Subscapularis tendinitis

Deep Friction

·  This form of treatment is indicated in athletes.

·  Difficult, tiring and often painful technique.

·  For these reasons, an infiltration is often the treatment of choice

·  10 to 20 sessies, three times a week.

·  Duration of each session: 20 minutes.

Technique: click here if the clip is not starting automatically


The patient is brought into the half-lying position, the arm in slight lateral rotation. The therapist stands at the affected side.
The thumb of the contrateral hand is brought just inderneath the coracoid process. The other fingers are curved around the shoulder and give counterpressure.
When the thumb is pulled laterally two tendinous structures are felt slipping in a medial direction; these are the coracobrachialis muscle and the short head of the biceps.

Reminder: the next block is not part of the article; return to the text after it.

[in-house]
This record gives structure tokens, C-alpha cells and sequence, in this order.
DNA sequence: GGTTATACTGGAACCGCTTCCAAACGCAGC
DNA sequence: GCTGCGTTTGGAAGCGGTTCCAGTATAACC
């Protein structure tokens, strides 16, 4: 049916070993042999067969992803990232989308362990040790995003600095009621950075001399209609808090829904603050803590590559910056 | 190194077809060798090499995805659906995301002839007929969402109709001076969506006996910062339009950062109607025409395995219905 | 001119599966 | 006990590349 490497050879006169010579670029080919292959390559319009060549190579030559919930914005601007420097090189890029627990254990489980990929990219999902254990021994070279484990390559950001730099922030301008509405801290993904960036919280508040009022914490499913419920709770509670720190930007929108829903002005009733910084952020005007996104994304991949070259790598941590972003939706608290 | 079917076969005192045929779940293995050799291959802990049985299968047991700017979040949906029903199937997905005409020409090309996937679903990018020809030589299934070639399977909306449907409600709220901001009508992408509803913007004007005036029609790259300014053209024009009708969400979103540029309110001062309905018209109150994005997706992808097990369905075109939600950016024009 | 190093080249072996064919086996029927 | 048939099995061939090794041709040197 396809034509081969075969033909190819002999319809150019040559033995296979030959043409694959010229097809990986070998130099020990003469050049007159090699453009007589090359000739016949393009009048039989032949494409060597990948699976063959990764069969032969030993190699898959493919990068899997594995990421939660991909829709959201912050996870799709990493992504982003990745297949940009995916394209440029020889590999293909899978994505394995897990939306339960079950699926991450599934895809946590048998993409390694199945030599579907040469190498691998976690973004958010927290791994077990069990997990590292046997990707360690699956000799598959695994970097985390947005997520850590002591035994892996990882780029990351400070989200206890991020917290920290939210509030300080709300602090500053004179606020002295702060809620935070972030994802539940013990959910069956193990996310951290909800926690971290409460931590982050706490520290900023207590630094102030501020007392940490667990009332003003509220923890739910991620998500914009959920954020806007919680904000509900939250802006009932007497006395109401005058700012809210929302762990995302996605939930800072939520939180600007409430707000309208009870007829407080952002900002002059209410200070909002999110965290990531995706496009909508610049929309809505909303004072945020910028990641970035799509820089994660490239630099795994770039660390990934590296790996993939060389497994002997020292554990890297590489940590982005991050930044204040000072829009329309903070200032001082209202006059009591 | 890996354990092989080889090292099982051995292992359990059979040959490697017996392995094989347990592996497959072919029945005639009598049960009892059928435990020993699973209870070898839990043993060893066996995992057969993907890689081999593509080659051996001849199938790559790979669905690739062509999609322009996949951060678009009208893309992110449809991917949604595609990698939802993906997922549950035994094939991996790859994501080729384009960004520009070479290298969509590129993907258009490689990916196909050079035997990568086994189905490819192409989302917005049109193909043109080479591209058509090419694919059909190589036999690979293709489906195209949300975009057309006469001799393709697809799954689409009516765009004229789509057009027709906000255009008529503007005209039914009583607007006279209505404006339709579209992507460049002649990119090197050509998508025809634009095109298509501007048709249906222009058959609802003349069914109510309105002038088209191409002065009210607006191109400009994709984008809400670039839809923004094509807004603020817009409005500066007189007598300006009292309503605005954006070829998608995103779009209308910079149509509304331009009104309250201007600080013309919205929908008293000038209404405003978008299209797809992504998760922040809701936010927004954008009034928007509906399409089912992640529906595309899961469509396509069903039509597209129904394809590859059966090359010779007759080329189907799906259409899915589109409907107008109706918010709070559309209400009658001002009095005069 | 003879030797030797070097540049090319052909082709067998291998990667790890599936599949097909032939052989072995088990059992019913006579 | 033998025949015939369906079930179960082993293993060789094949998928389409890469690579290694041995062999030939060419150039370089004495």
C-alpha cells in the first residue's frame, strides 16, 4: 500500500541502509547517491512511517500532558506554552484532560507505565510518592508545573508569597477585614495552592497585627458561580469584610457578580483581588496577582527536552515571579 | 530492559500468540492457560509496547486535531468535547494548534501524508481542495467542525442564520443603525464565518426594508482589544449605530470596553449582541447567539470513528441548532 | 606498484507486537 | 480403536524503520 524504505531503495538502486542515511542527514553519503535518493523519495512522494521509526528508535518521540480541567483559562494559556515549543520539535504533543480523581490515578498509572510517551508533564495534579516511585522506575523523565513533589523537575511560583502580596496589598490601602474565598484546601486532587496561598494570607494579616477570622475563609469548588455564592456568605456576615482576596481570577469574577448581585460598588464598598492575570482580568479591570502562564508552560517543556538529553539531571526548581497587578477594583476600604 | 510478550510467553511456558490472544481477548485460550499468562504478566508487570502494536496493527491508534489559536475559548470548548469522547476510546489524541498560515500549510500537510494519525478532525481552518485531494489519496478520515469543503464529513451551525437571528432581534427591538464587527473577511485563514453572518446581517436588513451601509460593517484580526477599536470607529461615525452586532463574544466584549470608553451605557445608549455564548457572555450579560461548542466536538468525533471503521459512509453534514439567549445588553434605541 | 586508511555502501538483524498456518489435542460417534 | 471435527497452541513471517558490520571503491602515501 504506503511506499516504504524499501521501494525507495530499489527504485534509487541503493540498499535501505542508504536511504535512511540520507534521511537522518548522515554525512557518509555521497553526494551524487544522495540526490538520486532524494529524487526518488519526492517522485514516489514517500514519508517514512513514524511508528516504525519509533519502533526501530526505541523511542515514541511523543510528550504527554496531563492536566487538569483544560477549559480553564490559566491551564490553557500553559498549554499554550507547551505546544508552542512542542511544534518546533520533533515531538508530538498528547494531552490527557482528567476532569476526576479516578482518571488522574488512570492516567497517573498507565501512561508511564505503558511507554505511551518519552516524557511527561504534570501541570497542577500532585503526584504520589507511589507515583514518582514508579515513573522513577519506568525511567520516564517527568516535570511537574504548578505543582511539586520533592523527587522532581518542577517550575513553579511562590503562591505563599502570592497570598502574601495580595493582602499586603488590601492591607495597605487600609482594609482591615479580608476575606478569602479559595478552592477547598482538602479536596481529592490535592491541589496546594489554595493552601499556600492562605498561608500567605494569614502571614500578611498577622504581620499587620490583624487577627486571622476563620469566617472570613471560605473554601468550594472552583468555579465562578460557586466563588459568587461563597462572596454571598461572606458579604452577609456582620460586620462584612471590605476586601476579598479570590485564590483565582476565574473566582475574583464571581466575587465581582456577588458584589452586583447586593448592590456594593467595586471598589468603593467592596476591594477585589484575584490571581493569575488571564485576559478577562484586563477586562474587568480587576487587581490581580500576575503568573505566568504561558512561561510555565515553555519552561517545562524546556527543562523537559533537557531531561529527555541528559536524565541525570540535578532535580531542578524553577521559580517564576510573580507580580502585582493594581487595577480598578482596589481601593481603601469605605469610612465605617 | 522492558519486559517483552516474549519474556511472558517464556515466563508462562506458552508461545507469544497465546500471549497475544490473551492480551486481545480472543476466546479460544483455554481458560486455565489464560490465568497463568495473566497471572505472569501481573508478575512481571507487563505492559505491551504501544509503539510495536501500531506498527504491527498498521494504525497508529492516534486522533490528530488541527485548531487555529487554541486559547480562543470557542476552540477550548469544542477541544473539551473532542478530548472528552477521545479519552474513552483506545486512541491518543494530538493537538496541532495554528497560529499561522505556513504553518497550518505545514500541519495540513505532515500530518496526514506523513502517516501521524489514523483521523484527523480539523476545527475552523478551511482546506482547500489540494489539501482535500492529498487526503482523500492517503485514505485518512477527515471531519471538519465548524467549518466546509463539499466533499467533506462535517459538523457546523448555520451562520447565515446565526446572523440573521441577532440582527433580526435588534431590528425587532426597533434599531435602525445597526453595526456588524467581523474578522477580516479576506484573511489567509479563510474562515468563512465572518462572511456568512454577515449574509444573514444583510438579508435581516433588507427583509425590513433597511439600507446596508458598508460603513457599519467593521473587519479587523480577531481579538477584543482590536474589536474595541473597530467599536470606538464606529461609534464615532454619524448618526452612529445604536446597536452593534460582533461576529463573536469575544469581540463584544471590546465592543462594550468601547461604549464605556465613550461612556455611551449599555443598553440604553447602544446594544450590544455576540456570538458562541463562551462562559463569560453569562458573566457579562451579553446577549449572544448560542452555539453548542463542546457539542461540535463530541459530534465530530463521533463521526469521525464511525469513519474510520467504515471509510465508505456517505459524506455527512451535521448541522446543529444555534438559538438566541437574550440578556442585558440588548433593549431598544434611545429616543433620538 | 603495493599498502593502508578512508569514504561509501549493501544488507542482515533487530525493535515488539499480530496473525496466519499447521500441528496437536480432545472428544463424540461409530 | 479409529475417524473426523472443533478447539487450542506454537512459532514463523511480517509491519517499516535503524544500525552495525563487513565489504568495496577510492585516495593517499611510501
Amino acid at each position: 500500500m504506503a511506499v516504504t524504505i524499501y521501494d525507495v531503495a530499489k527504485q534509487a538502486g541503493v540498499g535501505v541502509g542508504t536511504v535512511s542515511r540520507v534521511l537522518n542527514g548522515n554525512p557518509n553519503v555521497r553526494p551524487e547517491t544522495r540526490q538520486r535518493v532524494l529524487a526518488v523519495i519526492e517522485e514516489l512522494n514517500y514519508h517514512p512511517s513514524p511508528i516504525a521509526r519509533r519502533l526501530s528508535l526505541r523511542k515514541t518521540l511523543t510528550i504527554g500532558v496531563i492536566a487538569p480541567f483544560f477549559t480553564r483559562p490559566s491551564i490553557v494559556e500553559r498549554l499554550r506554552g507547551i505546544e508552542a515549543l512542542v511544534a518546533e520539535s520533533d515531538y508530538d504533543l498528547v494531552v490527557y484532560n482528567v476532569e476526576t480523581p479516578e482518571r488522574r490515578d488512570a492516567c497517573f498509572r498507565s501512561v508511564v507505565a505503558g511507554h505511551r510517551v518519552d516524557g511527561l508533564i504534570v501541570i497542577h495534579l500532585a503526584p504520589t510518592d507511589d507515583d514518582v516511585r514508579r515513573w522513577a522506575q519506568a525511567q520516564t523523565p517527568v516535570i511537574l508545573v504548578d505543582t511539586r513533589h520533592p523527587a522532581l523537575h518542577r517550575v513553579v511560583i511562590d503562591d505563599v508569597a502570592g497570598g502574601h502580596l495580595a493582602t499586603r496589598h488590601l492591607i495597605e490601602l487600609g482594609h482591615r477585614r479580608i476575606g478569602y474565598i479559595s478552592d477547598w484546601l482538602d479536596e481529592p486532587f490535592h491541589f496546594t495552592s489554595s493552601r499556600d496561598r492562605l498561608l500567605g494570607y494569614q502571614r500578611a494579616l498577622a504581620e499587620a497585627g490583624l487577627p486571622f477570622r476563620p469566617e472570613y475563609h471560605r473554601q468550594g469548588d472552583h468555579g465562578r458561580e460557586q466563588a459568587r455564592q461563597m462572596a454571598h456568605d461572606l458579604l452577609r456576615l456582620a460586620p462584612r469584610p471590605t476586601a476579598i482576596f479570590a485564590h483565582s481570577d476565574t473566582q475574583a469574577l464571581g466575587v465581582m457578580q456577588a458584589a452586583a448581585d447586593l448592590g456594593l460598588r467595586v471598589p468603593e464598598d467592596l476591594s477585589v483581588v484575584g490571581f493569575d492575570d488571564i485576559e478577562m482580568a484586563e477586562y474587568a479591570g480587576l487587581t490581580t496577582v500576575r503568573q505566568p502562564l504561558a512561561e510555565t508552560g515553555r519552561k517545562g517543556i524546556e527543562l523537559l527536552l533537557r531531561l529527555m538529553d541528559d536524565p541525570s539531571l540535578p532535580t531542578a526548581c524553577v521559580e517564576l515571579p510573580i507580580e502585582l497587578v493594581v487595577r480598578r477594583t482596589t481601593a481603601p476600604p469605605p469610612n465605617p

By moving the thumb further laterally, still maintaining some dorsal pressure, the anteromedial edge of the deltoid is reached and pulled to the side. The thumb is now on the the lesser tuberosity, on the insertion of the subscapularis tendon.

The hand is then turned into a vertical position, still maintaining some pressure in a posterior direction.

Friction is given by an upwards movement of the thumb (flexion of the wrist). During the passive phase of the friction, the posterior pressure is somewhat released and the thumb brought back to the starting position. During the whole procedure the deltoid is kept to the side.

Follow up:

·  Relative rest during the course of the treatment

·          If no improvement after 5 to 10 sessions          -à Infiltration


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